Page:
REVIEW: Bloody Confused, A Clueless American by Chuck Culpepper
Dear Mr. Culpepper,
Yours was a book lingering in my Fictionwise wish list (love, love, love that feature) for a few weeks after the title caught my eye during one browsing session. I’ve grown used to hearing less than positive adjectives attached to the word “American” so wasn’t surprised to see ‘clueless’ added to the list. But the promise of wit and humor in the rest of the title caused my mouse finger to click. The description of the book brought up by said clicking made me wonder if this might finally be my light bulb moment.
What? WTF do I mean by that? Let me explain. I am one of the many Americans who just does_not_get the sport of soccer/football. I’ve tried. Each four years, when the World Cup takes over the planet and most of the population is consumed by it I vow to myself that this time I’ll watch an entire game. This year I’ll finally, finally!, understand just what it is about the sport that causes such devotion and fervor.
And each time I fail. Each time I’ll flip on the TV, I’ll watch fans in the stands going berserk, I’ll listen to announcers relating with breathless attention what’s going on. And I’m bored out of my mind. Usually within 10 minutes. A few times I’ve attempted to stick it out longer but after I realize my eyes are crossing and the screen is getting blurry as I sink into stupor, I toss in the towel. I don’t want to be one of the Ugly Americans stubbornly fixated on American football and basketball (baseball, which seems to consist of players spitting tobacco juice and scratching their balls, is also a snoozefest for me) but I am. I think my fellow reviewer Janine despairs of me but she’s too polite to say so.
And that’s what I mean by light bulb. That this will be The Moment when it all makes sense. When the light goes on, my eyes light up, a smile lights up my face and I rejoice that I can join with so many of my world citizens in appreciating the game. Did I find that nirvana? Alas no.
Instead, I did gain a slight understanding of football as it’s played in England and an in depth look at fans of the sport. Fans who will faithfully follow one team til they die, who travel hours across the country via train, taxi and bus to be segregated into certain parts of a stadium but who will loudly cheer and sing to their team. Even when they lose. Even when they’re relegated.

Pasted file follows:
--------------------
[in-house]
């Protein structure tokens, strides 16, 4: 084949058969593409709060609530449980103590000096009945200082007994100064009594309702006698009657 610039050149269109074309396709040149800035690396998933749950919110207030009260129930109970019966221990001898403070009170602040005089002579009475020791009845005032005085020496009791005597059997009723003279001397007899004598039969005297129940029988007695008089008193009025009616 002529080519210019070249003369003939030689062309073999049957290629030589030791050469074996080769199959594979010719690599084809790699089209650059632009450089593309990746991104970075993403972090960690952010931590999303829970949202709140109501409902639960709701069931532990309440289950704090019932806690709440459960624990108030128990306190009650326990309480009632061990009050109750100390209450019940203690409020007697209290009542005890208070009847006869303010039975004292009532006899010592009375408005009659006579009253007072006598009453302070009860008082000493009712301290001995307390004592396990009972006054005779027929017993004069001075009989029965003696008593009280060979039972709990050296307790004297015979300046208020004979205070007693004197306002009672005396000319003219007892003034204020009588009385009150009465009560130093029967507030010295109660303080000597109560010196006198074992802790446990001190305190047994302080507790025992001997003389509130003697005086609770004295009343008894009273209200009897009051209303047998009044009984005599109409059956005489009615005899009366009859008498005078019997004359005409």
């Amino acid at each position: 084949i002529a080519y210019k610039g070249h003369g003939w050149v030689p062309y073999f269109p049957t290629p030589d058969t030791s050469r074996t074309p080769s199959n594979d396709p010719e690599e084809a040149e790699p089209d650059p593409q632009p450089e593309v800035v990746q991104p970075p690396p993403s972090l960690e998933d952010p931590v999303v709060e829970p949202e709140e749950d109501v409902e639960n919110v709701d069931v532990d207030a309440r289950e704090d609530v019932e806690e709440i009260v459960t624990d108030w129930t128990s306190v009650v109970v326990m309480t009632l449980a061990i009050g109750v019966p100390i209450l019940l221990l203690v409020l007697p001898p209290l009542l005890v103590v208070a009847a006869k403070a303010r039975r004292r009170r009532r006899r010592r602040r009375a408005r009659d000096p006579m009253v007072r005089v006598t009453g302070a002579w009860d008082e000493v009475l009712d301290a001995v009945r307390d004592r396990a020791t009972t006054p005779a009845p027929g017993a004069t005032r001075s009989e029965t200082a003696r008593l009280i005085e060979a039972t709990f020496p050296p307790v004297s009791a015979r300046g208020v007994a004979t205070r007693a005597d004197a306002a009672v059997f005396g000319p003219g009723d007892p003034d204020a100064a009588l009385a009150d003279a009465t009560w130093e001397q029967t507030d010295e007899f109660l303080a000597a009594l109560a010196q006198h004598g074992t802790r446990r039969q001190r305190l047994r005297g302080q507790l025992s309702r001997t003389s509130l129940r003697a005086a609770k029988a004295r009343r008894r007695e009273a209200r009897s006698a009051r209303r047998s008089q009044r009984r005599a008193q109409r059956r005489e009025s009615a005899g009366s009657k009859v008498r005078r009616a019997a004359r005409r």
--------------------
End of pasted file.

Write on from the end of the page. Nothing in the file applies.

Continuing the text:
I loved the sections detailing how steadfast, loyal and true UK football fans are to their team. As the Newcastle men said, it’s not a choice. It appears to be born and bred into you. The possibility of sitting in a stadium, watching a sports event and listening to my fellow spectators singing songs to each other, the opposing fans, the players of both sides and the referees is fascinating and delightful. Reading your examples of their wit and inventiveness left me with sparkling eyes and a big grin.
But enough of the blue bear. Even cuteness gets cloying after a while. And enough of comparisons of how young and uncouth and unsauve America is compared to England. I know they’re great at many things and have history enough for 5 countries but we’re not chopped liver. Even if we do seem determined to use half the world allotment of petroleum products.
Since I know next to nothing about English football and its long held traditions and history, the use of American equivalents as examples to clue me in was a great help. I agree with your astonishment to not be able to purchase a ticket to a game which still has unsold seats left because one doesn’t have a buying history with that club. And how does one acquire a ticket buying history with clubs if one may not buy a ticket? And how do clubs keep track of this? The mind is staggered by the thought of how much manpower and computer bandwidth is occupied in this endeavor.
I agree with other reviews that state that this is not a book for long time footie fans unless they just want an American’s perspective on their game. They’ll already know what you’re just learning. They probably knew what you spent an entire season just starting to learn by the time they were 4. But for clueless Americans, it’s a harmless, easy way to ease yourself into an understanding of how the world’s most popular game is set up and played in the UK.
Since you explained so well and in such detail how you were bored with American sports or maybe just sports in America, I wonder how long your new found love of football will last. Will it equal the many years you spent as a sports commentator here? And how did you find year two of Pompey fandom? And if and when you ever decide you need yet another sports change to recharge your interest, what will be next? The World Wife Carrying Championships? Oh, and inquiring minds want one last burning question answered. Did you ever try a meat pie? B